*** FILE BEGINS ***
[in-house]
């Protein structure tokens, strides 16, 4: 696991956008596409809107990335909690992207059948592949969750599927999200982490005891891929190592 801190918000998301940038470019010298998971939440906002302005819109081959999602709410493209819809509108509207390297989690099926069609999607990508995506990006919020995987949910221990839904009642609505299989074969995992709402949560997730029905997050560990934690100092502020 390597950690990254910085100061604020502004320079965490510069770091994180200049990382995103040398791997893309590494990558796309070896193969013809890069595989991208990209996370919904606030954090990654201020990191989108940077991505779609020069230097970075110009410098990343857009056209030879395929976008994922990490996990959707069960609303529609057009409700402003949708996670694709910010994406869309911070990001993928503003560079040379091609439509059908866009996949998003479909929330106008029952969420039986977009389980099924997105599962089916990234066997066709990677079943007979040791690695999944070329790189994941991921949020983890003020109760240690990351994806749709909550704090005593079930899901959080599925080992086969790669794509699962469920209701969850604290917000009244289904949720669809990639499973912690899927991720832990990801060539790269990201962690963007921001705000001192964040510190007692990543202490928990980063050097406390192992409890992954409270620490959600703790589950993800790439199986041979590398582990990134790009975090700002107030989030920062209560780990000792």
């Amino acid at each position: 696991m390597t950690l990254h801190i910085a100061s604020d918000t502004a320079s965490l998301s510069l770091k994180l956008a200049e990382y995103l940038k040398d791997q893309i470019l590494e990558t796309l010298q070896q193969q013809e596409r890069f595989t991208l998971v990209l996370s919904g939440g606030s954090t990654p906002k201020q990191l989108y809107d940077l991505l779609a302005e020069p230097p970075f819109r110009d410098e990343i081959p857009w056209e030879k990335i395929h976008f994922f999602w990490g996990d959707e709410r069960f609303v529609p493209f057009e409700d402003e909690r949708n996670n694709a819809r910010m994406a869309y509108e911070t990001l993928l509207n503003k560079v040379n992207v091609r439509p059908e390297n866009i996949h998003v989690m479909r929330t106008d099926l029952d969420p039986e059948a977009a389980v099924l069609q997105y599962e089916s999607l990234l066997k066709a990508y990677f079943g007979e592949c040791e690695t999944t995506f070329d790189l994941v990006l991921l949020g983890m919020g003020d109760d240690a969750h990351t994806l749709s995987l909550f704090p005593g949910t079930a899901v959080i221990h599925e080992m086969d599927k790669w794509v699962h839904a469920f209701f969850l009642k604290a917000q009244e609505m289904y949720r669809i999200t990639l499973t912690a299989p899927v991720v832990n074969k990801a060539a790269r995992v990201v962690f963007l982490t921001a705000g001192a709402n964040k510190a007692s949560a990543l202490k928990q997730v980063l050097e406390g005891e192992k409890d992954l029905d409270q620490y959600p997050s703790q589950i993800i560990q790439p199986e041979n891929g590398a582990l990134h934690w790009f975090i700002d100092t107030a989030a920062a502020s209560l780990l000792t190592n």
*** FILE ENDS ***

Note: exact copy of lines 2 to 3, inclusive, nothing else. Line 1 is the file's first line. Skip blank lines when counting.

């Protein structure tokens, strides 16, 4: 696991956008596409809107990335909690992207059948592949969750599927999200982490005891891929190592 801190918000998301940038470019010298998971939440906002302005819109081959999602709410493209819809509108509207390297989690099926069609999607990508995506990006919020995987949910221990839904009642609505299989074969995992709402949560997730029905997050560990934690100092502020 390597950690990254910085100061604020502004320079965490510069770091994180200049990382995103040398791997893309590494990558796309070896193969013809890069595989991208990209996370919904606030954090990654201020990191989108940077991505779609020069230097970075110009410098990343857009056209030879395929976008994922990490996990959707069960609303529609057009409700402003949708996670694709910010994406869309911070990001993928503003560079040379091609439509059908866009996949998003479909929330106008029952969420039986977009389980099924997105599962089916990234066997066709990677079943007979040791690695999944070329790189994941991921949020983890003020109760240690990351994806749709909550704090005593079930899901959080599925080992086969790669794509699962469920209701969850604290917000009244289904949720669809990639499973912690899927991720832990990801060539790269990201962690963007921001705000001192964040510190007692990543202490928990980063050097406390192992409890992954409270620490959600703790589950993800790439199986041979590398582990990134790009975090700002107030989030920062209560780990000792």
């Amino acid at each position: 696991m390597t950690l990254h801190i910085a100061s604020d918000t502004a320079s965490l998301s510069l770091k994180l956008a200049e990382y995103l940038k040398d791997q893309i470019l590494e990558t796309l010298q070896q193969q013809e596409r890069f595989t991208l998971v990209l996370s919904g939440g606030s954090t990654p906002k201020q990191l989108y809107d940077l991505l779609a302005e020069p230097p970075f819109r110009d410098e990343i081959p857009w056209e030879k990335i395929h976008f994922f999602w990490g996990d959707e709410r069960f609303v529609p493209f057009e409700d402003e909690r949708n996670n694709a819809r910010m994406a869309y509108e911070t990001l993928l509207n503003k560079v040379n992207v091609r439509p059908e390297n866009i996949h998003v989690m479909r929330t106008d099926l029952d969420p039986e059948a977009a389980v099924l069609q997105y599962e089916s999607l990234l066997k066709a990508y990677f079943g007979e592949c040791e690695t999944t995506f070329d790189l994941v990006l991921l949020g983890m919020g003020d109760d240690a969750h990351t994806l749709s995987l909550f704090p005593g949910t079930a899901v959080i221990h599925e080992m086969d599927k790669w794509v699962h839904a469920f209701f969850l009642k604290a917000q009244e609505m289904y949720r669809i999200t990639l499973t912690a299989p899927v991720v832990n074969k990801a060539a790269r995992v990201v962690f963007l982490t921001a705000g001192a709402n964040k510190a007692s949560a990543l202490k928990q997730v980063l050097e406390g005891e192992k409890d992954l029905d409270q620490y959600p997050s703790q589950i993800i560990q790439p199986e041979n891929g590398a582990l990134h934690w790009f975090i700002d100092t107030a989030a920062a502020s209560l780990l000792t190592n």